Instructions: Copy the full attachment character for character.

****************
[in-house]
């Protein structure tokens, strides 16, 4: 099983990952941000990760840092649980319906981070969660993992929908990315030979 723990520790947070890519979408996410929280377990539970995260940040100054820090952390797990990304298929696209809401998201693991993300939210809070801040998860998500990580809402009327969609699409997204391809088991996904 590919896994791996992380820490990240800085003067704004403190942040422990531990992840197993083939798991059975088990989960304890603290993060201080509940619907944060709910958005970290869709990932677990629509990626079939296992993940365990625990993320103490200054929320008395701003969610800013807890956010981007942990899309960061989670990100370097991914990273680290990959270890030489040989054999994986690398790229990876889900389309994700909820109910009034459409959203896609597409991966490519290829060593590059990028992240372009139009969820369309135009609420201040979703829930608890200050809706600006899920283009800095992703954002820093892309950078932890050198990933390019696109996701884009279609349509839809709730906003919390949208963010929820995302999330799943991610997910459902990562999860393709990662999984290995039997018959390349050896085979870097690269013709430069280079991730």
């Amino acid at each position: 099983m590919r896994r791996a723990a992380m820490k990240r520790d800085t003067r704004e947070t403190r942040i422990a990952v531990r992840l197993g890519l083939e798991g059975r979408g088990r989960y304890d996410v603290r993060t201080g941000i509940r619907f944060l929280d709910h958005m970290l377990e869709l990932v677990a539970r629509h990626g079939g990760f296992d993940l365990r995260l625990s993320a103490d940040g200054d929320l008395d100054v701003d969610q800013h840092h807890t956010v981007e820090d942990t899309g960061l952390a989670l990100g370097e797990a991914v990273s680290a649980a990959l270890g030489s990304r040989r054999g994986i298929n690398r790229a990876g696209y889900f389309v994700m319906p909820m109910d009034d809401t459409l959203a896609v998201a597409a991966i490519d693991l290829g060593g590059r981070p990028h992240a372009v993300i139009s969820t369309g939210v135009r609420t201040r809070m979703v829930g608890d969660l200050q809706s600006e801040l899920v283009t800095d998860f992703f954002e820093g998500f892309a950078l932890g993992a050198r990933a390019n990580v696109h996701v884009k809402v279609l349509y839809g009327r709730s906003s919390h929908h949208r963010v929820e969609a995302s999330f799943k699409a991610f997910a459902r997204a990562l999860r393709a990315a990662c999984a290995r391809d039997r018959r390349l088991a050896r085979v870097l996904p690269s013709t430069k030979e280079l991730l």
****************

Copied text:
[in-house]
């Protein structure tokens, strides 16, 4: 099983990952941000990760840092649980319906981070969660993992929908990315030979 723990520790947070890519979408996410929280377990539970995260940040100054820090952390797990990304298929696209809401998201693991993300939210809070801040998860998500990580809402009327969609699409997204391809088991996904 590919896994791996992380820490990240800085003067704004403190942040422990531990992840197993083939798991059975088990989960304890603290993060201080509940619907944060709910958005970290869709990932677990629509990626079939296992993940365990625990993320103490200054929320008395701003969610800013807890956010981007942990899309960061989670990100370097991914990273680290990959270890030489040989054999994986690398790229990876889900389309994700909820109910009034459409959203896609597409991966490519290829060593590059990028992240372009139009969820369309135009609420201040979703829930608890200050809706600006899920283009800095992703954002820093892309950078932890050198990933390019696109996701884009279609349509839809709730906003919390949208963010929820995302999330799943991610997910459902990562999860393709990662999984290995039997018959390349050896085979870097690269013709430069280079991730």
């Amino acid at each position: 099983m590919r896994r791996a723990a992380m820490k990240r520790d800085t003067r704004e947070t403190r942040i422990a990952v531990r992840l197993g890519l083939e798991g059975r979408g088990r989960y304890d996410v603290r993060t201080g941000i509940r619907f944060l929280d709910h958005m970290l377990e869709l990932v677990a539970r629509h990626g079939g990760f296992d993940l365990r995260l625990s993320a103490d940040g200054d929320l008395d100054v701003d969610q800013h840092h807890t956010v981007e820090d942990t899309g960061l952390a989670l990100g370097e797990a991914v990273s680290a649980a990959l270890g030489s990304r040989r054999g994986i298929n690398r790229a990876g696209y889900f389309v994700m319906p909820m109910d009034d809401t459409l959203a896609v998201a597409a991966i490519d693991l290829g060593g590059r981070p990028h992240a372009v993300i139009s969820t369309g939210v135009r609420t201040r809070m979703v829930g608890d969660l200050q809706s600006e801040l899920v283009t800095d998860f992703f954002e820093g998500f892309a950078l932890g993992a050198r990933a390019n990580v696109h996701v884009k809402v279609l349509y839809g009327r709730s906003s919390h929908h949208r963010v929820e969609a995302s999330f799943k699409a991610f997910a459902r997204a990562l999860r393709a990315a990662c999984a290995r391809d039997r018959r390349l088991a050896r085979v870097l996904p690269s013709t430069k030979e280079l991730l």